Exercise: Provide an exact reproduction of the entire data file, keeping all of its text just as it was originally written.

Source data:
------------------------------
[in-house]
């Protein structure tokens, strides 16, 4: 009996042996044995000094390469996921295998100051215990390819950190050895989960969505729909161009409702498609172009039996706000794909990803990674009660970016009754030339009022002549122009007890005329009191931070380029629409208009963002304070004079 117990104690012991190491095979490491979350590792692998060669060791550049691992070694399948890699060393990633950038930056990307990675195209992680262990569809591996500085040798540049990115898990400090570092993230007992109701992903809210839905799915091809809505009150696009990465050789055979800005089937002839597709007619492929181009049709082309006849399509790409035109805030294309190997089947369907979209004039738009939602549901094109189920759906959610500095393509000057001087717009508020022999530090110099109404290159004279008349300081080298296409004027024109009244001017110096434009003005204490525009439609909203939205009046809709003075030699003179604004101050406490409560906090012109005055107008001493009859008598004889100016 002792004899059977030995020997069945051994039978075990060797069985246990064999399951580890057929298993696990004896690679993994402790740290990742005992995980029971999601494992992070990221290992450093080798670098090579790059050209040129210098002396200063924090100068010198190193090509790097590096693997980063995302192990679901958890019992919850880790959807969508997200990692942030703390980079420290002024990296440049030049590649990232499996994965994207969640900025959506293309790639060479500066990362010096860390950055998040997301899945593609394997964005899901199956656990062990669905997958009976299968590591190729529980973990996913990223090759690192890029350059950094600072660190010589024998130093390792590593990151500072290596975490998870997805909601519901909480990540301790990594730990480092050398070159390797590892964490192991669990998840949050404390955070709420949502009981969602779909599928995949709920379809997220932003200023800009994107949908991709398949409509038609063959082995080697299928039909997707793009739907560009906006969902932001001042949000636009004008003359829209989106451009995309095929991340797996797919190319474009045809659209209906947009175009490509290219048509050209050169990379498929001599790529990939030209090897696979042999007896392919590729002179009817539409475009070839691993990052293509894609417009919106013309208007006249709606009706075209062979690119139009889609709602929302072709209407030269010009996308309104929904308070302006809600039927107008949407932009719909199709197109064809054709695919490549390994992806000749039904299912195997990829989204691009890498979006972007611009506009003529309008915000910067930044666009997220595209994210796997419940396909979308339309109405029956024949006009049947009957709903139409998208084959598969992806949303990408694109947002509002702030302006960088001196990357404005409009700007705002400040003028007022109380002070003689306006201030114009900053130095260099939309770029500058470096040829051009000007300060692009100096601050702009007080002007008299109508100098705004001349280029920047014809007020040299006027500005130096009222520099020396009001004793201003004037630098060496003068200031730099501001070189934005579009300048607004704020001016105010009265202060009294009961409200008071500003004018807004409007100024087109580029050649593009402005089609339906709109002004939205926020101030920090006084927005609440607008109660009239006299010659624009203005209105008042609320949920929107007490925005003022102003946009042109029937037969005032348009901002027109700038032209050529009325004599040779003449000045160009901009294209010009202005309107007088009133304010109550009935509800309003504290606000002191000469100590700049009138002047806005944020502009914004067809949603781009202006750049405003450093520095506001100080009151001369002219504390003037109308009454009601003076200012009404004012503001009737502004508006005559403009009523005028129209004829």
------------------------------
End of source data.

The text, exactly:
[in-house]
């Protein structure tokens, strides 16, 4: 009996042996044995000094390469996921295998100051215990390819950190050895989960969505729909161009409702498609172009039996706000794909990803990674009660970016009754030339009022002549122009007890005329009191931070380029629409208009963002304070004079 117990104690012991190491095979490491979350590792692998060669060791550049691992070694399948890699060393990633950038930056990307990675195209992680262990569809591996500085040798540049990115898990400090570092993230007992109701992903809210839905799915091809809505009150696009990465050789055979800005089937002839597709007619492929181009049709082309006849399509790409035109805030294309190997089947369907979209004039738009939602549901094109189920759906959610500095393509000057001087717009508020022999530090110099109404290159004279008349300081080298296409004027024109009244001017110096434009003005204490525009439609909203939205009046809709003075030699003179604004101050406490409560906090012109005055107008001493009859008598004889100016 002792004899059977030995020997069945051994039978075990060797069985246990064999399951580890057929298993696990004896690679993994402790740290990742005992995980029971999601494992992070990221290992450093080798670098090579790059050209040129210098002396200063924090100068010198190193090509790097590096693997980063995302192990679901958890019992919850880790959807969508997200990692942030703390980079420290002024990296440049030049590649990232499996994965994207969640900025959506293309790639060479500066990362010096860390950055998040997301899945593609394997964005899901199956656990062990669905997958009976299968590591190729529980973990996913990223090759690192890029350059950094600072660190010589024998130093390792590593990151500072290596975490998870997805909601519901909480990540301790990594730990480092050398070159390797590892964490192991669990998840949050404390955070709420949502009981969602779909599928995949709920379809997220932003200023800009994107949908991709398949409509038609063959082995080697299928039909997707793009739907560009906006969902932001001042949000636009004008003359829209989106451009995309095929991340797996797919190319474009045809659209209906947009175009490509290219048509050209050169990379498929001599790529990939030209090897696979042999007896392919590729002179009817539409475009070839691993990052293509894609417009919106013309208007006249709606009706075209062979690119139009889609709602929302072709209407030269010009996308309104929904308070302006809600039927107008949407932009719909199709197109064809054709695919490549390994992806000749039904299912195997990829989204691009890498979006972007611009506009003529309008915000910067930044666009997220595209994210796997419940396909979308339309109405029956024949006009049947009957709903139409998208084959598969992806949303990408694109947002509002702030302006960088001196990357404005409009700007705002400040003028007022109380002070003689306006201030114009900053130095260099939309770029500058470096040829051009000007300060692009100096601050702009007080002007008299109508100098705004001349280029920047014809007020040299006027500005130096009222520099020396009001004793201003004037630098060496003068200031730099501001070189934005579009300048607004704020001016105010009265202060009294009961409200008071500003004018807004409007100024087109580029050649593009402005089609339906709109002004939205926020101030920090006084927005609440607008109660009239006299010659624009203005209105008042609320949920929107007490925005003022102003946009042109029937037969005032348009901002027109700038032209050529009325004599040779003449000045160009901009294209010009202005309107007088009133304010109550009935509800309003504290606000002191000469100590700049009138002047806005944020502009914004067809949603781009202006750049405003450093520095506001100080009151001369002219504390003037109308009454009601003076200012009404004012503001009737502004508006005559403009009523005028129209004829």